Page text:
Unity v Renvoi: the struggle endures

  • Author : Richard Frimston
  • Date : April 2012
ABOUT THE AUTHOR: Richard Frimston TEP is a Partner and Head of the Private Client Team at Russell-Cooke LLP, and Chairman of the STEP EU Committee

Life is usually a trade-off. More time, less money or vice versa is one such example. The balance in law is often between simplicity and fairness. Simplicity may be cheaper, but rough and ready. Fairness may be more expensive, uncertain and complex. The Brussels IV Succession Regulation (BIV) started life along the simplicity track. Let’s all be unitarians.

Unity and renvoi in this context are not a reference to two of the Mitford sisters. Unitarian states apply the same law to both movables and immovables, whereas schismatic states apply different laws. Renvoi or referral is reference back to the law of another state, sometimes including that other state’s private international law (PIL) rules (double and total renvoi) and sometimes not (single renvoi). The original BIV draft regulation made it clear that any renvoi would be abolished and any reference to a particular law would be to the relevant internal law, ignoring any further PIL rules. Hoorah! No future need for wet towels and furrowed brows.

However, second thoughts began to creep in. Abolition would mean that the estate of a French person dying resident in Saudi Arabia may be subject to the Shari’a. Is this right, if Saudi private international law might itself direct French law to apply? Why not permit French law to apply in such circumstances?

There are the continuing issues of clawback and administration of estates to be resolved and a number of recitals are to be extended or clarified. Resolution of these issues to enable the UK and Ireland to opt in may be possible, but is difficult. BIV is now likely to come into force in 2015.

However, in the midst of the hue and cry, renvoi has made a quiet return in BIV article 26. It is never to apply to a specific choice of national law under BIV article 17. (The lobbying by STEP on this issue seems to have been taken into account.) Such an explicit choice is always to be of the relevant internal law, with no reference to PIL. However, any applicable law under the general provisions of BIV article 16 (decided by the connecting factor of the habitual residence of the deceased) is to include PIL rules to the extent that they refer back to a BIV zone state or to the law of another state that would apply its own law. Fair enough?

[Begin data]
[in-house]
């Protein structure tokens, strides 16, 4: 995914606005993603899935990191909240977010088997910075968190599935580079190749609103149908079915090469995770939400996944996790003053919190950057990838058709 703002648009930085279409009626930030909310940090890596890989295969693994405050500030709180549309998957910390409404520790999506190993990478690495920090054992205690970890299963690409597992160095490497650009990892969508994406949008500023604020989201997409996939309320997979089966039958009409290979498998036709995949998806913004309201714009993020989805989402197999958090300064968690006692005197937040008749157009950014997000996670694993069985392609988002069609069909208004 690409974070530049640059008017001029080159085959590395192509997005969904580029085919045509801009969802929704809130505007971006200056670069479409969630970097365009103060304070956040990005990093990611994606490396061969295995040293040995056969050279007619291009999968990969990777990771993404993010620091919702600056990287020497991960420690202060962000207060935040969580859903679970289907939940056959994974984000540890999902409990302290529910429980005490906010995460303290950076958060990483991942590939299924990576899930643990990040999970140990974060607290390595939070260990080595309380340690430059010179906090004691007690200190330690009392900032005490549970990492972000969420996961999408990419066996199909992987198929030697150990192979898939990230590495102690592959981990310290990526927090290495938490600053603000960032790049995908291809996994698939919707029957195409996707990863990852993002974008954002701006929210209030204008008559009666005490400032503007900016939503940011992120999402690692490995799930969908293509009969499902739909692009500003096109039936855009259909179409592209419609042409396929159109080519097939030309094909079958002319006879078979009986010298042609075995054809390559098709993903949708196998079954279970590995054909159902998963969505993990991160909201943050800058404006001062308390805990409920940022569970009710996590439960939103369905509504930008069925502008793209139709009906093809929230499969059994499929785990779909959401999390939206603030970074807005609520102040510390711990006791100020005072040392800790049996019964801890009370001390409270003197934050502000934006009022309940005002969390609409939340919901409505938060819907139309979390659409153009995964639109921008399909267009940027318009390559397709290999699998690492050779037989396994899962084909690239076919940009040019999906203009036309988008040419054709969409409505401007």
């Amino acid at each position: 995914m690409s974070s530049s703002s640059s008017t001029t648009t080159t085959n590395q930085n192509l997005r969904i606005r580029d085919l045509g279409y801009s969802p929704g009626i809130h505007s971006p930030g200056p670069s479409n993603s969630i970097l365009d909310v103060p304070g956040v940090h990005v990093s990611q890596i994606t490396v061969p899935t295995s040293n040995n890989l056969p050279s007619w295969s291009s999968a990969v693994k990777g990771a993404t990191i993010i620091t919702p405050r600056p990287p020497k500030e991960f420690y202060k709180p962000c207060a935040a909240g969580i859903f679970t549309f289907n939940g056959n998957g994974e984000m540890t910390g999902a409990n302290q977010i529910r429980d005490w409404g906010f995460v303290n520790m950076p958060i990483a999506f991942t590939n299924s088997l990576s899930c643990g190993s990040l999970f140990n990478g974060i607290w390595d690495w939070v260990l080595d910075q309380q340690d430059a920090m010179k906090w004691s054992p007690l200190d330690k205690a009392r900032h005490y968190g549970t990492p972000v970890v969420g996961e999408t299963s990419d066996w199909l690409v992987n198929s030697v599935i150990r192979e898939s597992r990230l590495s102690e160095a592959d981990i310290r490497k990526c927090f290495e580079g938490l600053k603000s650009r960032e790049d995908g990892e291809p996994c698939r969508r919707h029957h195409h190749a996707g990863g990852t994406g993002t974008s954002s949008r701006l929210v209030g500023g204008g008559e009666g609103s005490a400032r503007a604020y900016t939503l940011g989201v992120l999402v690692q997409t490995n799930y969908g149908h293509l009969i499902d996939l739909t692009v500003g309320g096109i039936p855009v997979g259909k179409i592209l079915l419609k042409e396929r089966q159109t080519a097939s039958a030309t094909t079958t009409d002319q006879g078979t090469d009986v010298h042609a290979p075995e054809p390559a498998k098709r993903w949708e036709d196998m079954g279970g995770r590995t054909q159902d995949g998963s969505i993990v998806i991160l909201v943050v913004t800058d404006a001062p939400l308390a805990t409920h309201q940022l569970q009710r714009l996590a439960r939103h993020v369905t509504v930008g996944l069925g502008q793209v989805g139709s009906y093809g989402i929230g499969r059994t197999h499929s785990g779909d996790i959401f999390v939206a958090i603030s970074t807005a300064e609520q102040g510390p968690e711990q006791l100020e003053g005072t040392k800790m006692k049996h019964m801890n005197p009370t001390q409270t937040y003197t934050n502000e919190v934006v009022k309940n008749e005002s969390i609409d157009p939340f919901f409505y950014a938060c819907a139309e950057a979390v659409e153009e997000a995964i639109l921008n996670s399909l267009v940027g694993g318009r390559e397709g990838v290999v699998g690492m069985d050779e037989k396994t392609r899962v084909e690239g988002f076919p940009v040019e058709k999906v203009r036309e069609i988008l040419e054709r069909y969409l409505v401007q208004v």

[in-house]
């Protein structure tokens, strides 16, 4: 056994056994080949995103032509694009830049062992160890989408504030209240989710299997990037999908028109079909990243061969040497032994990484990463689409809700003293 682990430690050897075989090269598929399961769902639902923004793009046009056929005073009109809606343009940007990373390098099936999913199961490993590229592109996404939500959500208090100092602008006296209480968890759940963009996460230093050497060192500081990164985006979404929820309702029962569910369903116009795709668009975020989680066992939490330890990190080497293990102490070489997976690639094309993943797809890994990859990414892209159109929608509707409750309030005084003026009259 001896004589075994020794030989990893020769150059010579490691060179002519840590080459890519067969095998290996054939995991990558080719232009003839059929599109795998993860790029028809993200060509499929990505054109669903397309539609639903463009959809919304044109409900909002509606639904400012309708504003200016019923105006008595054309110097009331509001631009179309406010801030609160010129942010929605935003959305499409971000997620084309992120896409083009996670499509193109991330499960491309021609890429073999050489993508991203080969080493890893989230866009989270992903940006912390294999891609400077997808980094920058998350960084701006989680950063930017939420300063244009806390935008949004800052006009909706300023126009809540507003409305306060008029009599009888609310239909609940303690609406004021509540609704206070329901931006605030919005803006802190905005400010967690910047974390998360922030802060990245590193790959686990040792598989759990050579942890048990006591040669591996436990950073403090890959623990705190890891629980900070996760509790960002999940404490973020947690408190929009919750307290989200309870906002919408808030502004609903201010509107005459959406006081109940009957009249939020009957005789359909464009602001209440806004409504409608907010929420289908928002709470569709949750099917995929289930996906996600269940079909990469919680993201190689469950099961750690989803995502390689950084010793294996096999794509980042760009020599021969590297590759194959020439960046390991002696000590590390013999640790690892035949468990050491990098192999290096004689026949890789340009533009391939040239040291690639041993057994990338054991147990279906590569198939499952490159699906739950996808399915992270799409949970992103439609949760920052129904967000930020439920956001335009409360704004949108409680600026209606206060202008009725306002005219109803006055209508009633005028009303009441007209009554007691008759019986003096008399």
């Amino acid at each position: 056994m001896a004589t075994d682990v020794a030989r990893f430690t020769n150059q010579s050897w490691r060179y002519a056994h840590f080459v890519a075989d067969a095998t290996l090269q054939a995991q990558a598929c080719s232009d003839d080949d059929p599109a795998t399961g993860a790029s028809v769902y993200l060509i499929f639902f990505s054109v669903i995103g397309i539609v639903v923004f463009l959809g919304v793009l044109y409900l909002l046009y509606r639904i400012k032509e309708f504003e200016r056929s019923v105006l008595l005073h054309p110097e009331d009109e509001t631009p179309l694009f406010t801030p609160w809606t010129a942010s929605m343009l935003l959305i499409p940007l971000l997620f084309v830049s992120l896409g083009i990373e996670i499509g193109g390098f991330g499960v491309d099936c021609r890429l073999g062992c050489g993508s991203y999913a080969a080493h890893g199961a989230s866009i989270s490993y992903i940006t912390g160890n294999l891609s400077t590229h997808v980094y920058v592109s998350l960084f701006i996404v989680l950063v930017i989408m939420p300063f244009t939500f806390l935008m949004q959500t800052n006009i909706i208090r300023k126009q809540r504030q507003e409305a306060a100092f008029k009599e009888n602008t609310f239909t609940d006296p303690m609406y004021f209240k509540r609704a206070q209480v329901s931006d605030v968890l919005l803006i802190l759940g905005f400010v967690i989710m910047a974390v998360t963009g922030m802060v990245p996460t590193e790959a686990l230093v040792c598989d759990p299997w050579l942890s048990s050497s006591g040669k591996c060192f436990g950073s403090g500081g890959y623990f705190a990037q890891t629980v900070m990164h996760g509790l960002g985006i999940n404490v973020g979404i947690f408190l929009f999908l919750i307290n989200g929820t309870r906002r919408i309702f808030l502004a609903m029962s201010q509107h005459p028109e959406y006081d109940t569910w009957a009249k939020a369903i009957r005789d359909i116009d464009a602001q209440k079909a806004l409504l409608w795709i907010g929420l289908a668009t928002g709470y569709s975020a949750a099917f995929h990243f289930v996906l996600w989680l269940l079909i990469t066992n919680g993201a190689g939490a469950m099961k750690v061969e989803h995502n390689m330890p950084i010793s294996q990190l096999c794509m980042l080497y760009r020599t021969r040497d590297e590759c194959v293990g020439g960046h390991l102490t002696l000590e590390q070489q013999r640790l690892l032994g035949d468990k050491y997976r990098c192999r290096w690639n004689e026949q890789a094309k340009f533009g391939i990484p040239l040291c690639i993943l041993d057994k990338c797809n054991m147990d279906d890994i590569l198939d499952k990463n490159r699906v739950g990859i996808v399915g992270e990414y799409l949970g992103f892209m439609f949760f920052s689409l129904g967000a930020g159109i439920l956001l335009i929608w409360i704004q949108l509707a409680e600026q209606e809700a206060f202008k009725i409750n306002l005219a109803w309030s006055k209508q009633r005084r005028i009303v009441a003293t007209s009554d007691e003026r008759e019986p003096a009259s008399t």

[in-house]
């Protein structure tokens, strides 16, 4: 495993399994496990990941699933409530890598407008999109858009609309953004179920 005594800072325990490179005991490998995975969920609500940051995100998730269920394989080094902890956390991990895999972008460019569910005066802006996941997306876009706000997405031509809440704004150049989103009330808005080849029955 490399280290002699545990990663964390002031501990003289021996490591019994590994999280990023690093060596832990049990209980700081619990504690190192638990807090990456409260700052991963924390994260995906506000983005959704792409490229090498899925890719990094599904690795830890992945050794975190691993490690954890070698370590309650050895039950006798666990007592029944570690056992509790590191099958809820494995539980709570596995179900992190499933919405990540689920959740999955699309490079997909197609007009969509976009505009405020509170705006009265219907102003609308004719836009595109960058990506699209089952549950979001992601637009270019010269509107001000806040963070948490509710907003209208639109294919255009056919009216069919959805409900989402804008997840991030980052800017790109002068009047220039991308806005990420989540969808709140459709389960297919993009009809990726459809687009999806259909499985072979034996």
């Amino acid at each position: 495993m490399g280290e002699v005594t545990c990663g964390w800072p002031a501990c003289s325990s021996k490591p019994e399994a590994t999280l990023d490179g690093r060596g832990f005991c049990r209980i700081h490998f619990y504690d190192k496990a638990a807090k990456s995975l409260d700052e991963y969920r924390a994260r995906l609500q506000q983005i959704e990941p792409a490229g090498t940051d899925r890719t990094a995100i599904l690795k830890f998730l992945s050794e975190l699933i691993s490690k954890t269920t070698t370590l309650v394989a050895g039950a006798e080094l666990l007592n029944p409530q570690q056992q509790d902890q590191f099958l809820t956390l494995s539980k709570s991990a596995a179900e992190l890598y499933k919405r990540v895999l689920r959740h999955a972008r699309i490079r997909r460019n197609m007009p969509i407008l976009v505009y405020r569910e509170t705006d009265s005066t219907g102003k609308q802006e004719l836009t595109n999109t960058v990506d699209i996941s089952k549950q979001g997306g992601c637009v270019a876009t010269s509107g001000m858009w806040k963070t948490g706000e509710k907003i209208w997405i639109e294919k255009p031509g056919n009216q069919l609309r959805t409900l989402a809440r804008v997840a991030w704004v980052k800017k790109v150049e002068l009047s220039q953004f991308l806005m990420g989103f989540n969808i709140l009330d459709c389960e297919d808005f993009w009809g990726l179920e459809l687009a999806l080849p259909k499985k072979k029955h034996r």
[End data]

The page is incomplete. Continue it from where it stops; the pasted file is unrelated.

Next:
‘In the midst of the hue and cry, renvoi has made a quiet return in Brussels IV Succession Regulation article 26’

However, how does this now sit with the unitarian principle set out in BIV articles 4 and 16, which state that the relevant law (decided by the connecting factor of the habitual residence of the deceased) shall apply to the estate as a whole? If another state is schismatic and treats movables and immovables differently (for example, US or UK residents with a house in France) and there is a renvoi back to a BIV zone state in relation to immovables only, will that be accepted?

We already have the same issue with current conflicts in the Spanish Civil Code between the unitarian principle of article 9 and the acceptance of renvoi in article 12. The Spanish Supreme Court has made a number of decisions on this conflict, but the position is still not certain. The same issues have applied to Italian PIL since its changes in 1995.

BIV article 26 does, therefore, need to be clarified as to whether or not it is subject to the unity principle. Is a renvoi accepted even though it is in breach of articles 4 and 16? If clarification is not made, we will be waiting some years for the European Court of Justice to come to a conclusion.

In the meantime, bear in mind that EU PIL will be changing in 2015. Estate planning based on existing rules may no longer be sensible. Consider whether a choice of the law of nationality under BIV article 17 may be prudent now. Brussels IV may be becoming fairer, but it is also becoming more complex – more time, more expense.

The latest, 12 December 2011, version of the BIV regulation is online at bit.ly/BIVreg and some explanation of its current status is at bit.ly/BIVstatus


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